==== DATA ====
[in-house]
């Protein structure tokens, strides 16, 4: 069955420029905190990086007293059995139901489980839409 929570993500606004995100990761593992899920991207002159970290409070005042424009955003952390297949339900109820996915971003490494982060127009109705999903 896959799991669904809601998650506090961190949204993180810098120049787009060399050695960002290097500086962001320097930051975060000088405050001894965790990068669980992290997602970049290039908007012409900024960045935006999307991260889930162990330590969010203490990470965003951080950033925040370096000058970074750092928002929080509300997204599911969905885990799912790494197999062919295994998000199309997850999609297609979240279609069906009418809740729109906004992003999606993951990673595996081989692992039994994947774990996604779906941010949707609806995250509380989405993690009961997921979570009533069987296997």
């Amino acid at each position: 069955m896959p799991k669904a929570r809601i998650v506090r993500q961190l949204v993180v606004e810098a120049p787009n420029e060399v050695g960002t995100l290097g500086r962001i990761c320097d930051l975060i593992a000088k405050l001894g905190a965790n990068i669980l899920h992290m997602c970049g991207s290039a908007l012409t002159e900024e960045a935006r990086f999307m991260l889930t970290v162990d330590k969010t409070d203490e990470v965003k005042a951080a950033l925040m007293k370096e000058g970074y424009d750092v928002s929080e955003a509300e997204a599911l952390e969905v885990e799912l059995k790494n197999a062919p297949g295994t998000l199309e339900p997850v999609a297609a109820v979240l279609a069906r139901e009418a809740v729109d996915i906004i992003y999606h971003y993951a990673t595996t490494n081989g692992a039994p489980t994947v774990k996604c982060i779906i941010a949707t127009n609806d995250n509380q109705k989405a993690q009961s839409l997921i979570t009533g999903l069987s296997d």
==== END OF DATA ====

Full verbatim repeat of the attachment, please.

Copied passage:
[in-house]
């Protein structure tokens, strides 16, 4: 069955420029905190990086007293059995139901489980839409 929570993500606004995100990761593992899920991207002159970290409070005042424009955003952390297949339900109820996915971003490494982060127009109705999903 896959799991669904809601998650506090961190949204993180810098120049787009060399050695960002290097500086962001320097930051975060000088405050001894965790990068669980992290997602970049290039908007012409900024960045935006999307991260889930162990330590969010203490990470965003951080950033925040370096000058970074750092928002929080509300997204599911969905885990799912790494197999062919295994998000199309997850999609297609979240279609069906009418809740729109906004992003999606993951990673595996081989692992039994994947774990996604779906941010949707609806995250509380989405993690009961997921979570009533069987296997």
């Amino acid at each position: 069955m896959p799991k669904a929570r809601i998650v506090r993500q961190l949204v993180v606004e810098a120049p787009n420029e060399v050695g960002t995100l290097g500086r962001i990761c320097d930051l975060i593992a000088k405050l001894g905190a965790n990068i669980l899920h992290m997602c970049g991207s290039a908007l012409t002159e900024e960045a935006r990086f999307m991260l889930t970290v162990d330590k969010t409070d203490e990470v965003k005042a951080a950033l925040m007293k370096e000058g970074y424009d750092v928002s929080e955003a509300e997204a599911l952390e969905v885990e799912l059995k790494n197999a062919p297949g295994t998000l199309e339900p997850v999609a297609a109820v979240l279609a069906r139901e009418a809740v729109d996915i906004i992003y999606h971003y993951a990673t595996t490494n081989g692992a039994p489980t994947v774990k996604c982060i779906i941010a949707t127009n609806d995250n509380q109705k989405a993690q009961s839409l997921i979570t009533g999903l069987s296997d």